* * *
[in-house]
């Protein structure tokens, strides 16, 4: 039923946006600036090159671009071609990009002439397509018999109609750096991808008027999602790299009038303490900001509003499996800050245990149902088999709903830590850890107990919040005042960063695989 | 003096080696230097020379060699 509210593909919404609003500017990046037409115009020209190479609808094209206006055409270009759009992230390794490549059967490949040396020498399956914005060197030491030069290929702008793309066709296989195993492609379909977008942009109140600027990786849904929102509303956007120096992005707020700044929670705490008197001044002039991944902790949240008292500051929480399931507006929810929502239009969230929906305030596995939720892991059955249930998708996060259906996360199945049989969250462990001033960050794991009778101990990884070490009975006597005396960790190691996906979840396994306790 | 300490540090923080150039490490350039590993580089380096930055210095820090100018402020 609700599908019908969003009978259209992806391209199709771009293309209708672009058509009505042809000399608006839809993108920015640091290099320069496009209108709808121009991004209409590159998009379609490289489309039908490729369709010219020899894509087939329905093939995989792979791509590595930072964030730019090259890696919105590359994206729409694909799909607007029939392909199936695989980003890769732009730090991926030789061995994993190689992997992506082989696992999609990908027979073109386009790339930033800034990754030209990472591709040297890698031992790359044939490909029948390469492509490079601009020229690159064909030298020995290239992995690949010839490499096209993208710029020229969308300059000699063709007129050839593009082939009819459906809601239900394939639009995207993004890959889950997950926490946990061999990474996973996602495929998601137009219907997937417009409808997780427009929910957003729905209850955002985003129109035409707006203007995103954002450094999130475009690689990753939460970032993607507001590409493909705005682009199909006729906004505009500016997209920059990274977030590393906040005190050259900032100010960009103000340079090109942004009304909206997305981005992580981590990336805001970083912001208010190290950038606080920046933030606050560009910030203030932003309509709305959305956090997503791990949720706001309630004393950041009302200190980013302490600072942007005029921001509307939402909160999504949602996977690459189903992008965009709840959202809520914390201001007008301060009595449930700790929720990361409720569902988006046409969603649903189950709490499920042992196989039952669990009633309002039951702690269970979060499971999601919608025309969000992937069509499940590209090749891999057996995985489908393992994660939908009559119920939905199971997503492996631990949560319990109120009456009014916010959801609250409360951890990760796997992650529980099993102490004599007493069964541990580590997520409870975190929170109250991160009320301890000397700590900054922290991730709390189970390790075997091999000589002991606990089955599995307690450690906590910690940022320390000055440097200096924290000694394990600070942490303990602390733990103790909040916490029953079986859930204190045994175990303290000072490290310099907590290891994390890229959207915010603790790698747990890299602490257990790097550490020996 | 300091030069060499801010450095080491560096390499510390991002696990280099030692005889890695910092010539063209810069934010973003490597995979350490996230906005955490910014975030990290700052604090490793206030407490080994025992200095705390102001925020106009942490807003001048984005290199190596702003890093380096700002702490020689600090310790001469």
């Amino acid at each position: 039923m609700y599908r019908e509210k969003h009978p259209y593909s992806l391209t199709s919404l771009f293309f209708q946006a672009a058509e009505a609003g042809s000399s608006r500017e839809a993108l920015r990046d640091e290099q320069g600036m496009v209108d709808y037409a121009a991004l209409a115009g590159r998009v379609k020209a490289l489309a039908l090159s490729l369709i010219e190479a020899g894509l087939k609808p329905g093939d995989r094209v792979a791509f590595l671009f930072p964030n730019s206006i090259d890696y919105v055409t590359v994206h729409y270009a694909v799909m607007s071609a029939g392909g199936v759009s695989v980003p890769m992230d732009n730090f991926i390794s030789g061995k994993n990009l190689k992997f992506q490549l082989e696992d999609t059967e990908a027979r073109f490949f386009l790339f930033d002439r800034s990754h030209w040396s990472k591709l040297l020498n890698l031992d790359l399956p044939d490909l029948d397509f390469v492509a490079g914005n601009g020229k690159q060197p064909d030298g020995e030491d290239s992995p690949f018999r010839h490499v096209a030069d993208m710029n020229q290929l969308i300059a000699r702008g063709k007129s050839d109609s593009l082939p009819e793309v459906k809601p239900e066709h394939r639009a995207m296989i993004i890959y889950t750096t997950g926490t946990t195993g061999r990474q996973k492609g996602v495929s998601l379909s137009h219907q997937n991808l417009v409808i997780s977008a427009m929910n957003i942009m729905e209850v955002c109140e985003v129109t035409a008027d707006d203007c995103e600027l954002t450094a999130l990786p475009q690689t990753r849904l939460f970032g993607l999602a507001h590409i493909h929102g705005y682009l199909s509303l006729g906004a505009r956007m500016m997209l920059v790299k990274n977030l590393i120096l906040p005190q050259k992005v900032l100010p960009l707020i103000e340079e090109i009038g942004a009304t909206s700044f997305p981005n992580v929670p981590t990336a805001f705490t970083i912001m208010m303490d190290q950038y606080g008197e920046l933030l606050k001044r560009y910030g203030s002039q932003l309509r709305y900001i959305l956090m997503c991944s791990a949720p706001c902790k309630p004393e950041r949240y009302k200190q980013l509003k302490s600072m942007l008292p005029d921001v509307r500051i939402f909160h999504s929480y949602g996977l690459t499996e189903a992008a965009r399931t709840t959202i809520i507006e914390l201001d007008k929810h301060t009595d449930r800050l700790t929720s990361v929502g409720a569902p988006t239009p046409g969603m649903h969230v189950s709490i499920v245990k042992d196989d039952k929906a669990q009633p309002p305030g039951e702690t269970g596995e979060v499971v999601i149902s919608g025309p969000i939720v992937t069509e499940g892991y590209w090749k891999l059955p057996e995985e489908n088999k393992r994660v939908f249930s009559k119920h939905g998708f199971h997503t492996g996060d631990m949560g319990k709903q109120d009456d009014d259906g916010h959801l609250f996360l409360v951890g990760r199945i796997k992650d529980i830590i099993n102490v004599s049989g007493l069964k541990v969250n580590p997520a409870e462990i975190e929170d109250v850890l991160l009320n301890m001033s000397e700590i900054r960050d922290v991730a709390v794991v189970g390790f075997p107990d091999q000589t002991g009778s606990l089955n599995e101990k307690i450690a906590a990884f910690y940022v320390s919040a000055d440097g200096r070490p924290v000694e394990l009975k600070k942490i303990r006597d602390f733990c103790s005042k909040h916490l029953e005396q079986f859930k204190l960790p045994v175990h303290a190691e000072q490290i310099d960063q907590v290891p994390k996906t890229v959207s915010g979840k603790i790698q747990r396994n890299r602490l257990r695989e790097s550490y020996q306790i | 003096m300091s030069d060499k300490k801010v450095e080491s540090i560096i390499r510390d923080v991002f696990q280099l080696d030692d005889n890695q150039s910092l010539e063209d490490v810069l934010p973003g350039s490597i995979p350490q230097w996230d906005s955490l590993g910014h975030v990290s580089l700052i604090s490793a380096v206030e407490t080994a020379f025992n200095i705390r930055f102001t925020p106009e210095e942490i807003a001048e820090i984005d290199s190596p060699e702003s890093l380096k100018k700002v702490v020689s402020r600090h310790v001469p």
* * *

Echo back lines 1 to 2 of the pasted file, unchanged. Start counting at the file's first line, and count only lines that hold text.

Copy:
[in-house]
């Protein structure tokens, strides 16, 4: 039923946006600036090159671009071609990009002439397509018999109609750096991808008027999602790299009038303490900001509003499996800050245990149902088999709903830590850890107990919040005042960063695989 | 003096080696230097020379060699 509210593909919404609003500017990046037409115009020209190479609808094209206006055409270009759009992230390794490549059967490949040396020498399956914005060197030491030069290929702008793309066709296989195993492609379909977008942009109140600027990786849904929102509303956007120096992005707020700044929670705490008197001044002039991944902790949240008292500051929480399931507006929810929502239009969230929906305030596995939720892991059955249930998708996060259906996360199945049989969250462990001033960050794991009778101990990884070490009975006597005396960790190691996906979840396994306790 | 300490540090923080150039490490350039590993580089380096930055210095820090100018402020 609700599908019908969003009978259209992806391209199709771009293309209708672009058509009505042809000399608006839809993108920015640091290099320069496009209108709808121009991004209409590159998009379609490289489309039908490729369709010219020899894509087939329905093939995989792979791509590595930072964030730019090259890696919105590359994206729409694909799909607007029939392909199936695989980003890769732009730090991926030789061995994993190689992997992506082989696992999609990908027979073109386009790339930033800034990754030209990472591709040297890698031992790359044939490909029948390469492509490079601009020229690159064909030298020995290239992995690949010839490499096209993208710029020229969308300059000699063709007129050839593009082939009819459906809601239900394939639009995207993004890959889950997950926490946990061999990474996973996602495929998601137009219907997937417009409808997780427009929910957003729905209850955002985003129109035409707006203007995103954002450094999130475009690689990753939460970032993607507001590409493909705005682009199909006729906004505009500016997209920059990274977030590393906040005190050259900032100010960009103000340079090109942004009304909206997305981005992580981590990336805001970083912001208010190290950038606080920046933030606050560009910030203030932003309509709305959305956090997503791990949720706001309630004393950041009302200190980013302490600072942007005029921001509307939402909160999504949602996977690459189903992008965009709840959202809520914390201001007008301060009595449930700790929720990361409720569902988006046409969603649903189950709490499920042992196989039952669990009633309002039951702690269970979060499971999601919608025309969000992937069509499940590209090749891999057996995985489908393992994660939908009559119920939905199971997503492996631990949560319990109120009456009014916010959801609250409360951890990760796997992650529980099993102490004599007493069964541990580590997520409870975190929170109250991160009320301890000397700590900054922290991730709390189970390790075997091999000589002991606990089955599995307690450690906590910690940022320390000055440097200096924290000694394990600070942490303990602390733990103790909040916490029953079986859930204190045994175990303290000072490290310099907590290891994390890229959207915010603790790698747990890299602490257990790097550490020996 | 300091030069060499801010450095080491560096390499510390991002696990280099030692005889890695910092010539063209810069934010973003490597995979350490996230906005955490910014975030990290700052604090490793206030407490080994025992200095705390102001925020106009942490807003001048984005290199190596702003890093380096700002702490020689600090310790001469």